“… the Tathagata takes in hand a man who is to be trained and gives him his first lesson thus:

 

‘Come thou, Bhikkhu!  Be virtuous.  Abide constrained by the restraint of the obligation.  Become versed in the practice of right behaviour;  seeing danger in trifling faults, do you undertake the training and be a pupil in the moralities.”

M.N. iii chap. 107

KULA SILA

[The Short Paragraphs on Conduct]

THE MORALITIES – PART I

    “Putting away the killing of living things, Gautama the Recluse holds aloof from the destruction of life.  He has laid the cudgel and the sword aside, and ashamed of roughness, and full of mercy, He dwells compassionate and kind to all creatures that have life.”  It is thus that the unconverted man, when speaking in praise of the Tathagata, might speak.

    ‘Or he might say:  “Putting away the taking of what has not been given, Gautama the Recluse lives aloof from grasping what is not his own.  He takes only what is given, and expecting that gifts will come [2] He passes His life in honesty and purity of heart.”

    ‘Or he might say:  “Putting away unchastity, Gautama, the Recluse is chaste.  He holds Himself aloof, far off, from the vulgar practice, from the sexual act. [3]

    ‘Or he might say: “Putting away lying words, Gautama the Recluse holds himself aloof from falsehood.  He speaks truth, from the truth He never swerves; faithful and trustworthy, He breaks not his word to the world.”

   “Or he might say: “Putting away slander, Gautama the Recluse holds himself aloof from calumny.  What He hears here He repeats not elsewhere to raise a quarrel against the people here;  what He hears elsewhere He repeats not here to raise a quarrel against the people there.  Thus does He live as a binder together of those who are divided, an encourager of those who are friends, a peacemaker, a lover of peace, impassioned for peace, a speaker of words that make for peace.”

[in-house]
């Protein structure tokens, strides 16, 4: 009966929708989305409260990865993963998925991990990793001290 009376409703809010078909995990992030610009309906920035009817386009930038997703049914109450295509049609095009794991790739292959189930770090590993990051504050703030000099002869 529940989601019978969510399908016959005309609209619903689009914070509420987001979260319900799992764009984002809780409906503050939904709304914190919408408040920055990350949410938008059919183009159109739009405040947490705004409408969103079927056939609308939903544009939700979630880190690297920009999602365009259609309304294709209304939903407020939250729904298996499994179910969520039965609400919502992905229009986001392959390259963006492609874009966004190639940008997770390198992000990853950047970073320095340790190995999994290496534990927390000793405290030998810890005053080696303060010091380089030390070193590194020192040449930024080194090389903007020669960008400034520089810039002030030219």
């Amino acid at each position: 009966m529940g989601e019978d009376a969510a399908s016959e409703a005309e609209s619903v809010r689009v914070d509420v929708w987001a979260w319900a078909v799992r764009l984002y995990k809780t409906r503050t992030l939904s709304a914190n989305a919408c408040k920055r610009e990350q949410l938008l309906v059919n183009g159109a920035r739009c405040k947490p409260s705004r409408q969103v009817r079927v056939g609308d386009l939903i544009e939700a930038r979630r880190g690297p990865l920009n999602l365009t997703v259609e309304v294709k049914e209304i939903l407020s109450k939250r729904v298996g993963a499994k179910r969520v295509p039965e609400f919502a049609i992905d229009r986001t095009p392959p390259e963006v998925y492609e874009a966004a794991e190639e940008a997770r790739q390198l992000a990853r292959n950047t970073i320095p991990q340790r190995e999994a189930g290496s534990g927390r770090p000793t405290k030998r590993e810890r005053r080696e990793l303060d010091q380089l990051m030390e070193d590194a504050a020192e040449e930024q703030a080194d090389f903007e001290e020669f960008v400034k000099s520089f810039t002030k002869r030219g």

“Or he might say: “Putting away rudeness of speech, Gautama the Recluse holds Himself aloof from harsh language.  Whatsoever word is blameless, pleasant to the ear, lovely, reaching to the heart, porin [civilized speech], pleasing to the people, beloved of the people – such are words He speaks.”

   “Or he might say:  “Putting away frivolous talk, [4]  Gautama, the Recluse holds himself aloof from vain conversation.  In season He speaks, in accordance with the facts, words full of meaning, on the Dhamma, on the Vinaya of the Buddha Sangha.  He speaks, and at the right time, words worthy to be laid up in one’s heart, fitly illustrated, clearly explained, to the point.”

   “Or he might say:  “Gautama the Recluse holds Himself aloof from causing injury to seeds or plants. [5]

   He takes but one meal a day, not eating at night, refraining from food after hours (after midday).

   He refrains from being a spectator at shows at fairs, with nautch dances, singing, and music.

   He abstains from wearing, adorning, or ornamenting Himself with garlands, scents, and unguents.

   He abstains from the use of large and lofty beds.

   He abstains from accepting silver or gold.

   He abstains from accepting uncooked grain.

   He abstains from accepting raw meat.

   He abstains from accepting women or girls.

   He abstains from accepting bondmen or bond-women.

   He abstains from accepting sheep or goats.

   He abstains from accepting fowls or swine.

   He abstains from accepting elephants, cattle, horses and mares.

   He abstains from accepting cultivated fields or waste.

   He abstains from the acting as a go-between or messenger.

   He abstains from buying and selling.

   He abstains from cheating with scales or bronzes, [6] or measures.

   He abstains from the crooked ways of bribery, cheating, and fraud.

   He abstains from maiming, murder, putting in bonds, highway robbery, dacoity, and violence.

   ‘Such are the things, Bhikkhus, which an unconverted man, when speaking in praise of the Tathagata, might say.’

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Foot-Notes